C 2011 6.6 6:
An integer constant expression shall have integer type and shall only have operands that are integer constants, enumeration constants, character constants, sizeof expressions whose results are integer constants, _Alignof expressions, and floating constants that are the immediate operands of casts. Cast operators in an integer constant expression shall only convert arithmetic types to integer types, except as part of an operand to the sizeof or _Alignof operator.
C 2011 6.7.9 4:
All the expressions in an initializer for an object that has static or thread storage duration shall be constant expressions or string literals.
When you define the object inside the body of
main, it has automatic storage duration (exists only as long as
main is executing). When you define the object at global scope, outside of any function, it has static storage duration (exists for the life of the program).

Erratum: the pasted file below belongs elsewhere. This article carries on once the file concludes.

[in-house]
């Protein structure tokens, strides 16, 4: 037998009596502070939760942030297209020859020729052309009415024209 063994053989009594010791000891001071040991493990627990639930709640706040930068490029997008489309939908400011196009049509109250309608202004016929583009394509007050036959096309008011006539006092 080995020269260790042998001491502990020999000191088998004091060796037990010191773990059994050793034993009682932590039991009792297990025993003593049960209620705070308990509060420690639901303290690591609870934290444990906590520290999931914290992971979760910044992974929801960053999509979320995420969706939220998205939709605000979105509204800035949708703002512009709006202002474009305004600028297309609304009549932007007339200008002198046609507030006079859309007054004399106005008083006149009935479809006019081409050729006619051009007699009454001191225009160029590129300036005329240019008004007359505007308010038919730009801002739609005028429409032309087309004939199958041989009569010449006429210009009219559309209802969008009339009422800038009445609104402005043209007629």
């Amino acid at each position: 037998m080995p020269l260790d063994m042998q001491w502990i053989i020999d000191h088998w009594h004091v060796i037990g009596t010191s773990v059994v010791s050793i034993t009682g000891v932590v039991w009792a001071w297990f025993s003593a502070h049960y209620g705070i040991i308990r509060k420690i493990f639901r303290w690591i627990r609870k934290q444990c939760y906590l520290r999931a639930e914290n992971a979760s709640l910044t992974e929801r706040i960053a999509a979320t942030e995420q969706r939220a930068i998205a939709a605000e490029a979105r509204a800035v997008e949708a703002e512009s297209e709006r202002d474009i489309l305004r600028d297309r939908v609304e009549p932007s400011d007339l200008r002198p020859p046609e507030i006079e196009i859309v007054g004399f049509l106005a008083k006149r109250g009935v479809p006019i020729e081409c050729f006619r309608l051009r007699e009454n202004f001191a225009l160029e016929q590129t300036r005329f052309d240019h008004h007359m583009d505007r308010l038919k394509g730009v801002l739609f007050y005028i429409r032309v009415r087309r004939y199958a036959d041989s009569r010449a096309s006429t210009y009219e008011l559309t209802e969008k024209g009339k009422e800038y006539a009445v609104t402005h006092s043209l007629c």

Automatic objects can have non-constants in them because they are initialized when the program is running. So the program can execute computations or fetch values from other objects to calculate the value. The initial values of static objects should be available before the program is executed so that they can be built into the program image. While it is obvious to a human that the initial value of
myFoo in your example can be figured out at compile time, this requires additional work in the compiler that was not judged worthwhile to require in the C standard.